Now that Hrivik is re-signed, the Rangers have no more free agents of any kind, per General Fanager.

Report: Stone and Coyotes agree to one-year, $4M deal

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Another day, another scheduled arbitration hearing avoided.

According to multiple reports, defenseman Michael Stone and the Arizona Coyotes have settled on a one-year, $4 million deal, well ahead of their scheduled arbitration hearing set for Aug. 4.

Stone, 26, was a restricted free agent coming off a three-year contract with an AAV of $1.15 million.

Last season in Arizona, he hit new career highs in points with 36 and assists with 30. He also logged some heavy minutes, playing more than 22 minutes per game, which was second behind only Oliver Ekman-Larsson. That includes being used on both the power play and penalty kill.

Just more work done for the Coyotes on Thursday.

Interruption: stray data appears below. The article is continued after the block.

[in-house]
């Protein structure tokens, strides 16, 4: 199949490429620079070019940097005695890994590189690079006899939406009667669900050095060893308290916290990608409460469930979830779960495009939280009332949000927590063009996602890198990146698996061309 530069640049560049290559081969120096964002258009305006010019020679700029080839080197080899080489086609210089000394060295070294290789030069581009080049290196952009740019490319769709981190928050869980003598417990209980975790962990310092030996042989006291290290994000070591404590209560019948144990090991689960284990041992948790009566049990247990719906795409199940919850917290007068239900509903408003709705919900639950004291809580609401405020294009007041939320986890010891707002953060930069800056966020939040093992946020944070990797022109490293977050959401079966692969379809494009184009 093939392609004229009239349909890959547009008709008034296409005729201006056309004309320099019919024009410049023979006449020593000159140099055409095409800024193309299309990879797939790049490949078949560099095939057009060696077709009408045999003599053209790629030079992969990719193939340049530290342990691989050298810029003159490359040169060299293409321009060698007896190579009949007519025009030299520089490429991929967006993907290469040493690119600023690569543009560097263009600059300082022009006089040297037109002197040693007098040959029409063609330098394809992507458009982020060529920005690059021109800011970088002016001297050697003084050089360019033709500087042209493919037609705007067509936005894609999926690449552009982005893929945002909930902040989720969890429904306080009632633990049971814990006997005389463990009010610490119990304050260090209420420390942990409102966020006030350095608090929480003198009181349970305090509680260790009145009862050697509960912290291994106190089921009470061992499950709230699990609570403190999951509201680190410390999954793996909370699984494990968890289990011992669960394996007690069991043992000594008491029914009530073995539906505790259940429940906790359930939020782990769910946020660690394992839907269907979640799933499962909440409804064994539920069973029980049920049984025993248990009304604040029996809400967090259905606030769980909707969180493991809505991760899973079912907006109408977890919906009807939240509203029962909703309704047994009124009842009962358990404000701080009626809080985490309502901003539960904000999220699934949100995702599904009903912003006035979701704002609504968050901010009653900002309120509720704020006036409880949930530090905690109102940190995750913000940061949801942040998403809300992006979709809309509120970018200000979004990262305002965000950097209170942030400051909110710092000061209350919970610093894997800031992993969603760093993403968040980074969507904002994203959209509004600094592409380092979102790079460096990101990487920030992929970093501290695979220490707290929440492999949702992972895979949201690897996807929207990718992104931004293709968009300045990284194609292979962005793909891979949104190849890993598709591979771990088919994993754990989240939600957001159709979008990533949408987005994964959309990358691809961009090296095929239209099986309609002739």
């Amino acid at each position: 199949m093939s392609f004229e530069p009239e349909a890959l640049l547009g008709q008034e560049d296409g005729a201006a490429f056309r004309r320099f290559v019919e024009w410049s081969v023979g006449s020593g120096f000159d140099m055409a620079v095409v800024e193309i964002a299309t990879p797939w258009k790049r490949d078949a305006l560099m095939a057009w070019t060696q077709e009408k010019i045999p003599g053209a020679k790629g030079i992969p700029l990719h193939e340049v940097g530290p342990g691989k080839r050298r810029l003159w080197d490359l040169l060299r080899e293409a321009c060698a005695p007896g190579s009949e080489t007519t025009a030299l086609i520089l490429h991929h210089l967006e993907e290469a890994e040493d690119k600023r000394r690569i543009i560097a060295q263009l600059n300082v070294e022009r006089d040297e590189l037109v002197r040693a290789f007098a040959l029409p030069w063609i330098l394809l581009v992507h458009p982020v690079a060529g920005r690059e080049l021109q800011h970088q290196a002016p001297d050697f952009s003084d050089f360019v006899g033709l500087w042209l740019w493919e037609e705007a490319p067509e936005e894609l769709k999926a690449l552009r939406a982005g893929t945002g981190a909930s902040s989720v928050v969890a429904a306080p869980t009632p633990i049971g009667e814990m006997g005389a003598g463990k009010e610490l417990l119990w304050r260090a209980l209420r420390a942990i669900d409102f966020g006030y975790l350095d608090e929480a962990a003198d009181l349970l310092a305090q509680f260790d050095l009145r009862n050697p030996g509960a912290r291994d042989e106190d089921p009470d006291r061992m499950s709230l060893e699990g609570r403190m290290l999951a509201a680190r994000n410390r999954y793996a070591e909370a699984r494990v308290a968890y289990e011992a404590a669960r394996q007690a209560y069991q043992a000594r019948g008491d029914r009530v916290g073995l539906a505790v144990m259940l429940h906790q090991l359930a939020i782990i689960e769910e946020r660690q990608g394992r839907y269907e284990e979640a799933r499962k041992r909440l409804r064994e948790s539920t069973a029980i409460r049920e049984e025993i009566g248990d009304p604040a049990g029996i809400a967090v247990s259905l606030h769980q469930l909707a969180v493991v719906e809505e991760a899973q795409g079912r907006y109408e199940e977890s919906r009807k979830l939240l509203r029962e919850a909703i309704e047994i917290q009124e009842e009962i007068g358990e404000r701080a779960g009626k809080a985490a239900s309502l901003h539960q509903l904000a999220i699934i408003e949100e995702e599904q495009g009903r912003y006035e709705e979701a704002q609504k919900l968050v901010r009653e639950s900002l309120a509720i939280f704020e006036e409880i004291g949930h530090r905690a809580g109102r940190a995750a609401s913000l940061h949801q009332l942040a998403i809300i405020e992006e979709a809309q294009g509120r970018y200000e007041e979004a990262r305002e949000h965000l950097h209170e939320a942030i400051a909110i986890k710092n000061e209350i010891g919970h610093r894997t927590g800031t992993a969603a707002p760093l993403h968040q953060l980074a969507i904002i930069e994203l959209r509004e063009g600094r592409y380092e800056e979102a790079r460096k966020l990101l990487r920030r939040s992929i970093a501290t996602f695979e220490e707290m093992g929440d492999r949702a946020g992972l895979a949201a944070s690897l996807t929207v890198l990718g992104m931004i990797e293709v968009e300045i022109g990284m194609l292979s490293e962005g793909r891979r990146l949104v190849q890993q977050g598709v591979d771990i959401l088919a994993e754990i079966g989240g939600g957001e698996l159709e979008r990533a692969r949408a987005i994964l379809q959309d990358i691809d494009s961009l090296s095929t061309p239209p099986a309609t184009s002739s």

Earlier in the day, they announced they had signed defenseman Connor Murphy to a six-year contract extension, worth a total of $23.1 million.

Related: Coyotes’ defensive makeover continues with Luke Schenn signing

‘Nothing’s different’: Dale Tallon says he still has final say in Panthers’ personnel decisions

PHILADELPHIA, PA - JUNE 28: Dale Tallon, General Manager of the Florida Panthers, speaks on the phone on Day Two of the 2014 NHL Draft at the Wells Fargo Center on June 28, 2014 in Philadelphia, Pennsylvania.  (Photo by Bruce Bennett/Getty Images)